A Ticket to Aunt

How are you today? I asked.

Weak, said Aunt. I never thought I’d feel this way; just raising my arm wears me out.

So we talked about changing priorities; about how the main goal is for her to stay at home and for the first time she seemed to welcome the idea of carers.

I promised to call the Specialist Nurse tomorrow to see what we could do.

Thank-you, said Aunt.

What she doesn’t know is that I shall be with her on Tuesday. I have a ticket for the coach tomorrow evening. I probably shan’t see her immediately when I arrive. Her energy levels are so low, I am loathe to call on her in the evening and keep her from sleep.

For all she doesn’t fear death, I feel Aunt would prefer to choose life. From now to the end, we need to ensure she receives those small services which keep her comfortable and preserve her dignity.

My respect for her grows and grows.

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12 thoughts on “A Ticket to Aunt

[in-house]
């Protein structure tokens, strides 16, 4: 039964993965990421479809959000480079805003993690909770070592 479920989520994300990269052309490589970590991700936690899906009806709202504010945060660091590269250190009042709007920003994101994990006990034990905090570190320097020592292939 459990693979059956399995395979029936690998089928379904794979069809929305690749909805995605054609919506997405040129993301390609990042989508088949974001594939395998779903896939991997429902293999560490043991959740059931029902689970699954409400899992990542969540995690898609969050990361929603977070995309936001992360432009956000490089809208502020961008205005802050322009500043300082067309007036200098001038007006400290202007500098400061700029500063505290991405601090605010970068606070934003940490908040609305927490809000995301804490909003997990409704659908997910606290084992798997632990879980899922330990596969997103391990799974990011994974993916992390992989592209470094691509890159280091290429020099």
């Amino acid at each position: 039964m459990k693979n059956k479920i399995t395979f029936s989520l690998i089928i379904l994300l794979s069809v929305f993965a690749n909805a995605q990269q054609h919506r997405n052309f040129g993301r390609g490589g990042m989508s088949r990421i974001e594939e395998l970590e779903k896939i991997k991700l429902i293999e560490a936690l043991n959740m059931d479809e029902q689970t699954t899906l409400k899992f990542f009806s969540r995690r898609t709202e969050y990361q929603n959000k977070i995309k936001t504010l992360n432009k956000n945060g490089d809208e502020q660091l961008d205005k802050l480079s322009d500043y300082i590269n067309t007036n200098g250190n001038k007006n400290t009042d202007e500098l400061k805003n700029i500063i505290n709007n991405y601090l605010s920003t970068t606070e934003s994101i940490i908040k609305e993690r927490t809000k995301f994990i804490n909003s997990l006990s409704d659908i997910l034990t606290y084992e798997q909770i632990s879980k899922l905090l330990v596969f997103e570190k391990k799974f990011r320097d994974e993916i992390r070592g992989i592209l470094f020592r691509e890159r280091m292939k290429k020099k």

• I think she may be. She seemed today to feel she could not cope and to understand she needs people helping her to maintain her independence so she can stay at home, that is the priority, and swallowing her pride and accepting that help is the hurdle she now faces.
      I can’t help but be proud of her. And I am far more emotional about this sudden decline than I should have anticipated. She is going to die, and it is probably going to very soon. That’s hatd to take.

    • I think it’s more that she acknowledges having help is the only way she will be able to remain at home. Being positive about it may come, but until she meets the carers and likes them, it is causing a fair amount f anxiety.

  1. I’m glad you are able to go and see her. Being away is difficult. I hope you can persuade her to have a carer, it will make so much difference. Where is she, Isobel? I’ve missed that bit somewhere along the line.

  2. Good luck with your visit to Aunt, Isobel. It will, hopefully, ease the burden on you and Linda if Aunt will accept caters, knowing that that decision will enable her to stay in her own home. No matter how much we prepare for a loved one’s death, it is always a shock when it happens and we each have to find our own way of dealing with it. My heart is with you n

    • Linda really needs this support. She cannot go on giving Aunt so much time without it. She is very stressed, and her family’s patience will run out.the carers, whoever they are, will need to understand that they must liaise with Linda and listen to her. She knows Aunt so well.

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